Alabama’s Storyteller, Kathryn Tucker Windham

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We recently said goodbye to renowned storyteller, author, photographer, and radio personality, Kathryn Tucker Windham. She will be greatly missed, but she will live on in our hearts and through her stories. The Hoole Library houses over twenty different works, including sound and video recordings as part of our Alabama Collection.

Born in Selma, Alabama and raised in Thomasville, Ms. Windham inherited her gift of storytelling from her father, a local banker, at a very young age. From early on, she also showed a keen interest in writing. At the tender age of twelve, she began writing movie reviews for the Thomasville Times.

Her career as a reporter would continue to grow, and she began to work as a freelance journalist in Thomasville after graduating from Montgomery’s Huntingdon College in 1939.Windham became a police reporter and features writer for Montgomery’s Alabama Journal. Her work as a reporter in a very masculine profession was groundbreaking and inspiring to women writers all over Alabama and beyond.

Ms. Windham also had a lifetime love of photography, a passion and talent she put to use as a courthouse reporter and editor for the Birmingham News. Later, she would begin publishing books of her photographs and including them in works.She is well known for many, many things, but many think of her 13 Alabama Ghosts and Jeffrey when they think of her. Everyone loves her ghost stories. Inspired by an inquiry about “Jeffrey,” a friendly ghost residing in the Windham’s home in Selma, Windham began a series of collections of ghost stories, the first being 13 Alabama Ghosts and Jeffrey, published in 1969.She followed up with collections of ghost stories from Georgia, Mississippi, Tennessee, more Alabama ghosts, and Southern ghosts.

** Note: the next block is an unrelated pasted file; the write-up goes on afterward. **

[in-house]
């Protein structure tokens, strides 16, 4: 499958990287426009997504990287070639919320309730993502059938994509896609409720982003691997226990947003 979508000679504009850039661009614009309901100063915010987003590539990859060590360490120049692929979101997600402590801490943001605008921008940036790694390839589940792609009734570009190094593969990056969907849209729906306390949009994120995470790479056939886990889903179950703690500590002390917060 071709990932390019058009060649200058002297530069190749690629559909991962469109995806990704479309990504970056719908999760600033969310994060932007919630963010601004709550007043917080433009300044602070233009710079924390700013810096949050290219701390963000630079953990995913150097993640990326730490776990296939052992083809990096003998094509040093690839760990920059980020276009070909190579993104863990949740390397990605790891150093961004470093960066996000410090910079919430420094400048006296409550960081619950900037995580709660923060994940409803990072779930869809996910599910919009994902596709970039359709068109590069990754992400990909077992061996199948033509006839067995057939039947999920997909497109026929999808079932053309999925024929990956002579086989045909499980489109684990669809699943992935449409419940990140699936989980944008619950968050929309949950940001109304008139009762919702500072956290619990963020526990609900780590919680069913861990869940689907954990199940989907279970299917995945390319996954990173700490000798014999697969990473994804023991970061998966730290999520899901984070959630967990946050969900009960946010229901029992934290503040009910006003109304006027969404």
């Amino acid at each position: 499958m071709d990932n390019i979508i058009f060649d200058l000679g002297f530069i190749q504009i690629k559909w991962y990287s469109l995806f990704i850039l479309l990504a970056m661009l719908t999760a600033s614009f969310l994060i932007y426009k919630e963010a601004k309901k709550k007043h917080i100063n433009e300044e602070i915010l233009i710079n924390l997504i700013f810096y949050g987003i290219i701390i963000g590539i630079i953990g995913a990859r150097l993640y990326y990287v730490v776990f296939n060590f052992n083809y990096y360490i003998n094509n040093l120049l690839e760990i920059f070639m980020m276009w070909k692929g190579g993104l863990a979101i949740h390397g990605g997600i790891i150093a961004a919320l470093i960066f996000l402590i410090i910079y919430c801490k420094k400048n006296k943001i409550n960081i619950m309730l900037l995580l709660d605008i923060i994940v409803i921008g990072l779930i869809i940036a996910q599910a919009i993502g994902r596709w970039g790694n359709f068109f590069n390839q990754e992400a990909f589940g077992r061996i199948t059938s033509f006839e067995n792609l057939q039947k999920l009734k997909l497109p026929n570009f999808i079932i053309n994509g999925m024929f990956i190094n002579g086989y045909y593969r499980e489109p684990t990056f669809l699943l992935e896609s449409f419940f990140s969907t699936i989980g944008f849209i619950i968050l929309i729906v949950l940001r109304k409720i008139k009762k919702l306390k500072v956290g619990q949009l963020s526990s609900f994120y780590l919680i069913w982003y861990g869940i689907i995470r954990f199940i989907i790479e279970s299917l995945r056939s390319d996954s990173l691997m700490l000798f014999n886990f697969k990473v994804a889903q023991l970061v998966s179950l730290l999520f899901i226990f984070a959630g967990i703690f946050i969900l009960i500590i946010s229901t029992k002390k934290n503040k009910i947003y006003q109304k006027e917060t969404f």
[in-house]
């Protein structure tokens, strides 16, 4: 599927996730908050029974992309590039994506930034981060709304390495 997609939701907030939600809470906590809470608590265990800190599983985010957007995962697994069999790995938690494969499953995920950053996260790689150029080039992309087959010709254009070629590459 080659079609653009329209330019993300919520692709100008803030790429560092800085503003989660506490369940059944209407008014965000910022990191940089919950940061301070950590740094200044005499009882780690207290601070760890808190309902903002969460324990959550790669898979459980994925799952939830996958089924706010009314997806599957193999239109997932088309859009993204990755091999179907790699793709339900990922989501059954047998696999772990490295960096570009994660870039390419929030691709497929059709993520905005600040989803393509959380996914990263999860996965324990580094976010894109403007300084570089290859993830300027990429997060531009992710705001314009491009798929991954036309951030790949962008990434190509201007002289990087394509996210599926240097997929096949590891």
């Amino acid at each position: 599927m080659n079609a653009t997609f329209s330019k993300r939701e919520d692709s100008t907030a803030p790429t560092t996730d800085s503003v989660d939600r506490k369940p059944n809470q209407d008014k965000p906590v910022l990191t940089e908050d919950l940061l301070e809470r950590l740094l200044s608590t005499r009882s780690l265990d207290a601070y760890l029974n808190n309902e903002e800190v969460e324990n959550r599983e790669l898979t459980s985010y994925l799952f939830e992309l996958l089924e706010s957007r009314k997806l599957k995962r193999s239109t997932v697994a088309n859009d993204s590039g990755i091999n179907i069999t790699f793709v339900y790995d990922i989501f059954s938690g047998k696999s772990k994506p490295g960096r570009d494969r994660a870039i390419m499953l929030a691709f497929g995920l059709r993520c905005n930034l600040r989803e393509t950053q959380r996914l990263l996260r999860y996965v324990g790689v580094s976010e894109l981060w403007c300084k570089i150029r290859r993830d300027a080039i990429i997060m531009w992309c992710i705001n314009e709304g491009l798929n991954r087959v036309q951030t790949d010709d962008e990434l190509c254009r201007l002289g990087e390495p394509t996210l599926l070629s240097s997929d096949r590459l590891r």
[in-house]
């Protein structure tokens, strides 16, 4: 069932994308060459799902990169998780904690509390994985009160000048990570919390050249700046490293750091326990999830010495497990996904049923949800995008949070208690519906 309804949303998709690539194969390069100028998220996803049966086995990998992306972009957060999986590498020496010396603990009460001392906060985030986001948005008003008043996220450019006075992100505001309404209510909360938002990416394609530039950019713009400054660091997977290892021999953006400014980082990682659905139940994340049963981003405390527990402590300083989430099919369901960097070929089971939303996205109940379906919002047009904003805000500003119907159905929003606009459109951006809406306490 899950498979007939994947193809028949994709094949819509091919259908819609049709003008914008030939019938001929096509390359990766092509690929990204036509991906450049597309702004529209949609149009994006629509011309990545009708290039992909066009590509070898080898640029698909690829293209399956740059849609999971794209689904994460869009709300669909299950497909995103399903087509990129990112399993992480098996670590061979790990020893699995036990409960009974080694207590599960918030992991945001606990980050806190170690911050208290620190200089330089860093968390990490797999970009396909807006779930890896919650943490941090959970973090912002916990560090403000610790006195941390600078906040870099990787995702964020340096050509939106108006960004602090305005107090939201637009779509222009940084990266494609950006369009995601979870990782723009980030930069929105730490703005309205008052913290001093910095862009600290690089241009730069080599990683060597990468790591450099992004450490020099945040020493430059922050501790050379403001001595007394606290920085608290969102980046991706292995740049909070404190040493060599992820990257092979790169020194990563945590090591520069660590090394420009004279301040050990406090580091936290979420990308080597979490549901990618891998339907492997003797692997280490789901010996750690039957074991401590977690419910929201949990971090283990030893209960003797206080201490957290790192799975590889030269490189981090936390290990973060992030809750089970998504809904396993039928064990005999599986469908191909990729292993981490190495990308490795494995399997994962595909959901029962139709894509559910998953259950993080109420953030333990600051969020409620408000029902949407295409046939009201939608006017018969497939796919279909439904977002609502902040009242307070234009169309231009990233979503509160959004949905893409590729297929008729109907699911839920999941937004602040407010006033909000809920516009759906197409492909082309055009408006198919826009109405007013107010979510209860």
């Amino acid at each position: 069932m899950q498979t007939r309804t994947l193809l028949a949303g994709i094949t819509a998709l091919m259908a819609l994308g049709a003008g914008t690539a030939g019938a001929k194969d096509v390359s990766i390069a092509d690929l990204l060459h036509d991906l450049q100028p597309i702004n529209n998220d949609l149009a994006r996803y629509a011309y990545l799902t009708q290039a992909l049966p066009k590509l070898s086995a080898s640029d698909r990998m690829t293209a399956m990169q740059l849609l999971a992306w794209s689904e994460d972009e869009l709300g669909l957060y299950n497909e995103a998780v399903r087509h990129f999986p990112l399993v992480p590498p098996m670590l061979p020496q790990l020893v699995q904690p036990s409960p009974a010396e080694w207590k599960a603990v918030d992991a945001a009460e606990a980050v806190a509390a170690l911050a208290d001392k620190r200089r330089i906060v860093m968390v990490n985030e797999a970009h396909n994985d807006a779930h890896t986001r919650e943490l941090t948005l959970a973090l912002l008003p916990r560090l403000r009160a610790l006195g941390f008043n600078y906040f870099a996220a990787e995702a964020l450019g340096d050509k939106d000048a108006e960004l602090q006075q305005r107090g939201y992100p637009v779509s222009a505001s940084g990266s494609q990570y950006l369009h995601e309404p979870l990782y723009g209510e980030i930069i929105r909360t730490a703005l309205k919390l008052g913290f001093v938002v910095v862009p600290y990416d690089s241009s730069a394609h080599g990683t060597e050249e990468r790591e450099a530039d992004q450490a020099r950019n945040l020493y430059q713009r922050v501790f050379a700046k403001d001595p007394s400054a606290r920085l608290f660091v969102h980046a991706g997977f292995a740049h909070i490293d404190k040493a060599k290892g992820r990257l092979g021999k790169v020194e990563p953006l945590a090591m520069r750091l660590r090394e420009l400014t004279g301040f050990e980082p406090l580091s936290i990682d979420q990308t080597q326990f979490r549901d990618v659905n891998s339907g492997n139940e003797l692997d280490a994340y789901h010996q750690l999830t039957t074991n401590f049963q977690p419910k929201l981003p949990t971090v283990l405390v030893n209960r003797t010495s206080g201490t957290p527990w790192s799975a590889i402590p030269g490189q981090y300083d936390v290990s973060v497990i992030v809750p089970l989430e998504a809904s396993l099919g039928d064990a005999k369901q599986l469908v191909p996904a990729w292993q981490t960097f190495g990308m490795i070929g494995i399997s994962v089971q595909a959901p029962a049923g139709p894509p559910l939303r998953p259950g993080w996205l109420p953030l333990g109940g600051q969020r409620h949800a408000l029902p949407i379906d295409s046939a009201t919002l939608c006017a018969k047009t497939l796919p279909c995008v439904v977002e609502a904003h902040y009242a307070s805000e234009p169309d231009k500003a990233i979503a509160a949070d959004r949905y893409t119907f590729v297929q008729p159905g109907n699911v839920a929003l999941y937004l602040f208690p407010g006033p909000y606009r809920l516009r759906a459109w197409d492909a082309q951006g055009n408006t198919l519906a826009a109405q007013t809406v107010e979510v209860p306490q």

She has been featured as a teller at the National Storytelling Festival in Jonesborough, Tennessee over twelve times.She authored a book, My Name is Julia and created a one-woman play of the same name, which she performed in period costume about another great Alabamian, Julia Tutwiler. The play was debuted at the Birmingham Public Library in 1981.

There is a special place in my heart for Kathryn Tucker Windham — as her stories were the foundation for the first major exhibition I did at the W.S. Hoole Special Collections Library. In Fall, 2000, just after coming to The University of Alabama, I worked with MFA candidate in the Book Arts, Suzanne Gray, on her MFA Thesis exhibition, Piano Lessons and Other Recollections, a book of stories by Ms. Windham, which was printed, illustrated, and bound by Suzanne Gray as her thesis project. The exhibit featured Suzanne’s work as well as a selection of Ms. Windham’s books, and included a tombstone pinata which I keep in my office to remind me of that exhibit and the opening.

Detail from Piano Lessons and other Recollections, stories from Kathryn Tucker Windham
Major Tiara Press, 2000. From the Hoole Library Book Arts Collection
Prefaces by Lori Allen Siegelman and Suzanne Gray.
This book was letterpress printed by Suzanne Gray from photopolymer plates and lead types on Frankfurt paper using Adobe Garamond and Garamond Italic typefaces. … Twenty-six of the 125 copies are bradel bound with hand-colored illustrations and are in protective containers. They are lettered A to Z. Ninety-nine copies are quarter-cloth bound and numbered 1 to 99.
Illustrations by the printer; decorative papers by the printer and Suzanne Moore.

Students, scholars, and storytellers alike will return to Ms. Windham’s stories and books. They are here for you to enjoy! I like to think that maybe Kathryn Tucker Windham herself is here with us sometimes — I’d love nothing better to catch a glimpse of her and Jeffrey in the stacks, making mischief. She of all people, would appreciate that notion — inscribing her books to her legions of fans, young and old, like this:


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